* The City of Culver City, Calif., sought a consultant to prepare an affordable housing linkage fee nexus study and conduct community outreach to support the potential development of an inclusionary ordinance and linkage fees (IMS 484279-1).

A comprehensive article on Curbed.com reviewed new “upzoning” proposals across the country that may help address the housing crisis.

“Recently, policymakers at the state and local levels across the country have zeroed in on a culprit: zoning that limits development to single-family detached houses in large swaths of America,” wrote Diana Budds. “From the east and west coasts to the Midwest, lawmakers are beating the drum for upzoning, which means changing single-family zoning codes to allow taller and denser housing, like duplexes, triplexes, accessory dwelling units (ADUs), and apartment buildings.”

“Upzoning” by increasing housing density helps cities short on space add new living units to drive down housing cost.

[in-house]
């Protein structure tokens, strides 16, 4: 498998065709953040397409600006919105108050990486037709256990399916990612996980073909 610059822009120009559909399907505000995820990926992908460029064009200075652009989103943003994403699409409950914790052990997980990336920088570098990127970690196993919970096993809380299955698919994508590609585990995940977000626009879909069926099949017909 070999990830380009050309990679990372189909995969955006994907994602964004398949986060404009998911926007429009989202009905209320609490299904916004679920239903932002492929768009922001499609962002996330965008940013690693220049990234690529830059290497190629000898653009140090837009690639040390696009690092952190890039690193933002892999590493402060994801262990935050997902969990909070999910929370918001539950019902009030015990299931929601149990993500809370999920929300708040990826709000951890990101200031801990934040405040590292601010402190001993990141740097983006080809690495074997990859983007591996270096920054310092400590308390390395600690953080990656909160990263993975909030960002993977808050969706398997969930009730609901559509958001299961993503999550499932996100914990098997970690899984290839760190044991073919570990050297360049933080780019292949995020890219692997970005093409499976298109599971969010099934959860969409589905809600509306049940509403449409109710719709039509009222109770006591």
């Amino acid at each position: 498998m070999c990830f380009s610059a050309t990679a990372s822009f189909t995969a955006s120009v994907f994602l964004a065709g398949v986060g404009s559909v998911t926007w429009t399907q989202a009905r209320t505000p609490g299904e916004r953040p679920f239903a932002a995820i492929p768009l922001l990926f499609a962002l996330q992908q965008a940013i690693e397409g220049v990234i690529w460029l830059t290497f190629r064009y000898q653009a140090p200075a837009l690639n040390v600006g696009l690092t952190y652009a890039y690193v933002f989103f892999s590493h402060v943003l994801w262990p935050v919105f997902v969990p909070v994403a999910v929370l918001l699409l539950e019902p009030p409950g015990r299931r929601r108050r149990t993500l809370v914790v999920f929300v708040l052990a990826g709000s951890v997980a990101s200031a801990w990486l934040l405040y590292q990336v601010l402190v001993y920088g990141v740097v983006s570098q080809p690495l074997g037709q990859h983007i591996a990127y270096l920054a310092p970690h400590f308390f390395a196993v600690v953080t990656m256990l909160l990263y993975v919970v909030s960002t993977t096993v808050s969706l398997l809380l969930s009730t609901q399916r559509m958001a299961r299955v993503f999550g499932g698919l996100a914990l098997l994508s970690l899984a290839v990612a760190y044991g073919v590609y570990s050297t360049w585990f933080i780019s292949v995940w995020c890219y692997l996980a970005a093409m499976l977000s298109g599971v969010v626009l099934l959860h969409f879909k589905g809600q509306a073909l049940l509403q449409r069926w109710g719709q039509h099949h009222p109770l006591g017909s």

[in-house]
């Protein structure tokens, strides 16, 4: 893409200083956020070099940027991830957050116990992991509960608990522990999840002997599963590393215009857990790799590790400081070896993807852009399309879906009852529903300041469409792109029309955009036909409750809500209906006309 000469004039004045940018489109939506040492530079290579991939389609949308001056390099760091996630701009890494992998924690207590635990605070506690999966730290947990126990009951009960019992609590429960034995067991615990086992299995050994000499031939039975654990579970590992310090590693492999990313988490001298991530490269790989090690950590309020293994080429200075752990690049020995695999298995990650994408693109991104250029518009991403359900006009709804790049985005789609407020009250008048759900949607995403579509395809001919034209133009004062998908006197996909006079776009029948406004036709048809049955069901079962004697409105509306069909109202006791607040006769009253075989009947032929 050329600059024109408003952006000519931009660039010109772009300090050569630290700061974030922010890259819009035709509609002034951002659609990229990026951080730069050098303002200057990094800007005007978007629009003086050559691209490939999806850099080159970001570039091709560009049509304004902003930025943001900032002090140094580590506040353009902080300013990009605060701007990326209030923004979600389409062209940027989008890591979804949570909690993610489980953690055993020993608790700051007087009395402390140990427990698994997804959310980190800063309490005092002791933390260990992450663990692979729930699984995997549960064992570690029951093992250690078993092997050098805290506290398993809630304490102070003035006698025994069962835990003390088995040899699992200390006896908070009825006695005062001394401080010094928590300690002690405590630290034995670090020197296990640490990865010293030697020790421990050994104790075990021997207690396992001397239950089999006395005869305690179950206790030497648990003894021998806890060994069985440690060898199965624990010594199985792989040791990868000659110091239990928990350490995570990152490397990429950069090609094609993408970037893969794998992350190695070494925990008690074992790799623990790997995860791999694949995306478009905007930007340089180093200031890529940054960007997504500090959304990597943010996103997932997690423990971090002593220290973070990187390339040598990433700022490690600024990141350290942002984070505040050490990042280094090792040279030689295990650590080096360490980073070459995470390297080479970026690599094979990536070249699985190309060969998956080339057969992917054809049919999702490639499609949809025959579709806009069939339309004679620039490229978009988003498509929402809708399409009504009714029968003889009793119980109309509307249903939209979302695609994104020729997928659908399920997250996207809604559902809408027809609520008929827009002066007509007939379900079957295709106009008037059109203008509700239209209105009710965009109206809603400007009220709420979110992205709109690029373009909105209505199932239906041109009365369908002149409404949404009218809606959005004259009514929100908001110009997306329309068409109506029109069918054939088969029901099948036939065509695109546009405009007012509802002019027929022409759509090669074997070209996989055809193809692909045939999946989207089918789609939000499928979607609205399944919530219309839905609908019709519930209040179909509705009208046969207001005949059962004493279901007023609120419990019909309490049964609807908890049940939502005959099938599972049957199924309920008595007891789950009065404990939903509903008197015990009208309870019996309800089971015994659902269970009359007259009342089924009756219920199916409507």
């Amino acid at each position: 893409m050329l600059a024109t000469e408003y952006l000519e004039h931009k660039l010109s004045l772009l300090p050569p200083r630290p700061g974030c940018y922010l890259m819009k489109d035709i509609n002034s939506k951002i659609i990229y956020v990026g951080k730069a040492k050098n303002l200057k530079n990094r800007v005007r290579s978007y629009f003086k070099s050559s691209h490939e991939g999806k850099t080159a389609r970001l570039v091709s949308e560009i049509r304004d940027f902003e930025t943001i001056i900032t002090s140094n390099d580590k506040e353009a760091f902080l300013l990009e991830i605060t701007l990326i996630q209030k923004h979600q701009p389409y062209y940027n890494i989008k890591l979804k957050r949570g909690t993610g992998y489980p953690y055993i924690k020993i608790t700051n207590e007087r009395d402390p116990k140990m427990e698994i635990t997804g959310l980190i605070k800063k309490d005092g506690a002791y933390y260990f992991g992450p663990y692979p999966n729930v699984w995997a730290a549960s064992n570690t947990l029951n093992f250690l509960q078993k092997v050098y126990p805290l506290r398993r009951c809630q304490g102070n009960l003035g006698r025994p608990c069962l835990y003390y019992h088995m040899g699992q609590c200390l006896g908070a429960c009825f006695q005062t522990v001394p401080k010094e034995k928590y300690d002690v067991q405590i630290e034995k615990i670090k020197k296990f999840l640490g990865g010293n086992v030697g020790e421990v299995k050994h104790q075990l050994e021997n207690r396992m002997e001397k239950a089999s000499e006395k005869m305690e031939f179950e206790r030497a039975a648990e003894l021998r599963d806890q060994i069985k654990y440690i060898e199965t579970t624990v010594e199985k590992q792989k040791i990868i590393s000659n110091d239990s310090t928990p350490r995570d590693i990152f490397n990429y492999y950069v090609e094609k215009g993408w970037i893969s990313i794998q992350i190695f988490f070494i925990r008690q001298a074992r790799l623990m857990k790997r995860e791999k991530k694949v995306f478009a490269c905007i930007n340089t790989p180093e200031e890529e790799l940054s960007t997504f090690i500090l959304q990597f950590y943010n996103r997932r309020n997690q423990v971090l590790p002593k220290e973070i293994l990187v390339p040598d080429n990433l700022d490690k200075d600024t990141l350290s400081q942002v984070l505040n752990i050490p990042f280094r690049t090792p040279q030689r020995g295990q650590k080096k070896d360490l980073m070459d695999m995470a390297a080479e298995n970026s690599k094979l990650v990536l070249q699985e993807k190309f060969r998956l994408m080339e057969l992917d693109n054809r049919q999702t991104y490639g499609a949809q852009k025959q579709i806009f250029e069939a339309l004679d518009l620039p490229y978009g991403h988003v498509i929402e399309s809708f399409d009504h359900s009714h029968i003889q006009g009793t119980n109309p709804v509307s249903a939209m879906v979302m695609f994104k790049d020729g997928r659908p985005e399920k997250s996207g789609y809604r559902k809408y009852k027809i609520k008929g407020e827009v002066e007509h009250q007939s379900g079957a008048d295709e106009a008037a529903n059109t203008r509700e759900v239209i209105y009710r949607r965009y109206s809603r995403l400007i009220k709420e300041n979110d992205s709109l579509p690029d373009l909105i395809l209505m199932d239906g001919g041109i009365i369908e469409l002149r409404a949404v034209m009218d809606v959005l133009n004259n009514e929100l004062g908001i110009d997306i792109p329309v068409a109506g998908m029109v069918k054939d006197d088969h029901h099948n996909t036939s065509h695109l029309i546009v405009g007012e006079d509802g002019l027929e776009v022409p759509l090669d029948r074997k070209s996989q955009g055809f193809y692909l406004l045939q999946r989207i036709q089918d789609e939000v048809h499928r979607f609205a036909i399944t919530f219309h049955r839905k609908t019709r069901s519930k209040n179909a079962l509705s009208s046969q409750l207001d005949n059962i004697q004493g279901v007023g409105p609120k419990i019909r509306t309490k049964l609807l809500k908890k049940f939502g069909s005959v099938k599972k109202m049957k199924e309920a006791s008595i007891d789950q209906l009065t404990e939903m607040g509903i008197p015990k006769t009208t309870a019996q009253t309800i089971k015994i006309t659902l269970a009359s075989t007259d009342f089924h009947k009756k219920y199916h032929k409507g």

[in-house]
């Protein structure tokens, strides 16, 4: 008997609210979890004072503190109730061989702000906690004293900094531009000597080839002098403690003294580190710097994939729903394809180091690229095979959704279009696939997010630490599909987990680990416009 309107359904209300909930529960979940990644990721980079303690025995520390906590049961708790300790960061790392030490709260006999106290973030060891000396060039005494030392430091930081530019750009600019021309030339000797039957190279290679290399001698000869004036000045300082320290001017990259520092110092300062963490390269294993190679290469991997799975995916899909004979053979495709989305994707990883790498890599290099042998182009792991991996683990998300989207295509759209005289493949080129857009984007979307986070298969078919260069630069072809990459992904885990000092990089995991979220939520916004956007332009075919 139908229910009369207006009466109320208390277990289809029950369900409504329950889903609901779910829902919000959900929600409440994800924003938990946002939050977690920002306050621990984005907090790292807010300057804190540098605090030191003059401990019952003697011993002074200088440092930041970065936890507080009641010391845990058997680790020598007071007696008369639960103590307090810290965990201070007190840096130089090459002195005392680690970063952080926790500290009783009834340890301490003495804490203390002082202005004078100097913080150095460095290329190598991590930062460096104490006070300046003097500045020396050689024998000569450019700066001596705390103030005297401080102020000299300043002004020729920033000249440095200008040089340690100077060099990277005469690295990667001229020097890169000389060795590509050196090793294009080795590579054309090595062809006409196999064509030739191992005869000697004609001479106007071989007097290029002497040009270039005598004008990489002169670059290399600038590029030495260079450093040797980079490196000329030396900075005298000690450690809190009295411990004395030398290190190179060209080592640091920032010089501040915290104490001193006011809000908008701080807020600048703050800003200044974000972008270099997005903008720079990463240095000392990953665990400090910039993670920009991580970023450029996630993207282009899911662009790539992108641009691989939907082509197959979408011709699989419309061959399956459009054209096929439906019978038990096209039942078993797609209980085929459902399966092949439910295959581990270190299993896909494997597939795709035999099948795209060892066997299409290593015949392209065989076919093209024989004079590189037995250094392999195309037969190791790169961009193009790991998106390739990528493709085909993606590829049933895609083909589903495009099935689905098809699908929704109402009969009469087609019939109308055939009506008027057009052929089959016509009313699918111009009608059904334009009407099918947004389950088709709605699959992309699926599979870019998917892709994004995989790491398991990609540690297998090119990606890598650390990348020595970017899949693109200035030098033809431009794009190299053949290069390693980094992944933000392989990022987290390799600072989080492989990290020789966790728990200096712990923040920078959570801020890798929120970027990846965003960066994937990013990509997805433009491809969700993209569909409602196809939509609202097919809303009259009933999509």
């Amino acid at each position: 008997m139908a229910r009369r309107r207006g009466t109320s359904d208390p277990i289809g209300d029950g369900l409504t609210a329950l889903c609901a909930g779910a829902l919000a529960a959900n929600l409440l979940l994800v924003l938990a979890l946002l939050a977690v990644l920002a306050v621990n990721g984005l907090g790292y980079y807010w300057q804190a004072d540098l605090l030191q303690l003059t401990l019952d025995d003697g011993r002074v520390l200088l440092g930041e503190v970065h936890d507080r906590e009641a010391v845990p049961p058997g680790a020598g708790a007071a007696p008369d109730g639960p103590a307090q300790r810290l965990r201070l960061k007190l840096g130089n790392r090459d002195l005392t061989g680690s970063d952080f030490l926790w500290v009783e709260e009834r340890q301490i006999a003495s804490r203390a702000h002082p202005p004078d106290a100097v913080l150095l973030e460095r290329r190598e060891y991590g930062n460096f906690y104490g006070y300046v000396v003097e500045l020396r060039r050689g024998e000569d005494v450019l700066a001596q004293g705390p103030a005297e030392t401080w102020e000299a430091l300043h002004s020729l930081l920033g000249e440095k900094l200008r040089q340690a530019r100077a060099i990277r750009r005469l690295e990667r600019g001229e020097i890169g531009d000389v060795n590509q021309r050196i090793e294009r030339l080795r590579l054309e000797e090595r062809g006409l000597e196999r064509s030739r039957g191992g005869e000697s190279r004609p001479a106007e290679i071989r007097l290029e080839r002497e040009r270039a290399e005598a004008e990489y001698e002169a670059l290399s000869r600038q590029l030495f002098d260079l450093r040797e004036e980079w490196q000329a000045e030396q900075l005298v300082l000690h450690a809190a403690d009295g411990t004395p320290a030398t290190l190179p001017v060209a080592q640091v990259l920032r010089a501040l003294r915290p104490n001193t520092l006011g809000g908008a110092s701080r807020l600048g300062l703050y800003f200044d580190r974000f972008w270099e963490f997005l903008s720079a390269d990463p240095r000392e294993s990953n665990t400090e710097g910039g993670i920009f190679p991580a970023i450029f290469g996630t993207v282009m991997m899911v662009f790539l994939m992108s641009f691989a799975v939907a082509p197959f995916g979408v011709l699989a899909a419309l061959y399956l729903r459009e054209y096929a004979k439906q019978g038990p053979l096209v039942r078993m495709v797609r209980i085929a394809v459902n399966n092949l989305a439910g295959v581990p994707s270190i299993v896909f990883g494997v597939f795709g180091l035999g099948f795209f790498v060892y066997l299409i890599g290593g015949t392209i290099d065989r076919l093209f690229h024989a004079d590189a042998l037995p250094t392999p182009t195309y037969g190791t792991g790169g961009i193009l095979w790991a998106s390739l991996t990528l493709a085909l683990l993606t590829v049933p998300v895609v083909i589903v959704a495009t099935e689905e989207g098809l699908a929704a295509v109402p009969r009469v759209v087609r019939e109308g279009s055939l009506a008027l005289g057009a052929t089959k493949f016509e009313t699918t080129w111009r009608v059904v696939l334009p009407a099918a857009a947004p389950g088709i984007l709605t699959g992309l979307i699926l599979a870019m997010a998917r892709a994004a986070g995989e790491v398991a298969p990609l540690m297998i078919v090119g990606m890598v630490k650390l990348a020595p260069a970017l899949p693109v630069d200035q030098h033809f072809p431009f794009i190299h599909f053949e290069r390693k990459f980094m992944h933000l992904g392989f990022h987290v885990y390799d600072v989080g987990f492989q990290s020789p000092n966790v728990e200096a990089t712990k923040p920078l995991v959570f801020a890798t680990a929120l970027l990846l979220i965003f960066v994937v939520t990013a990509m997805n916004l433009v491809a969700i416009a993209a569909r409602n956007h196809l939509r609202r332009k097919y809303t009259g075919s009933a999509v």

A/E/C professionals can expect to see more planning and design projects related to accessory dwelling units. The projects allow and encourage the development of additional housing structures on a property, and can be rented out or used by family members. IMS covered three of these projects in 2017 and four in 2018. In 2019, IMS published 17 of these projects. IMS has already covered four projects related to accessory dwelling units in 2020, such as:

* Tuolumne County, Calif., released an RFP in January 2020 for a consultant to prepare an update of the Zoning Ordinance and development procedures, as well as create an accessory dwelling unit ordinance and program (IMS 496600).

* Clackamas County, Ore., sought a consultant in January 2020 to develop design plans for accessory dwelling units. These plans will be considered ready-made master plans, with the intent that they will be in the public domain and provided at no cost to customers (IMS 495840).

“Planning” always calls for a balance, like the line between private property rights and the housing needs of a community. Or a star-lit sky for astronomers versus a neighborhood’s need to feel safe and secure. Ultimately, a community will decide where that line belongs. Along the way, IMS will shine a light on these projects to support planning and design professionals.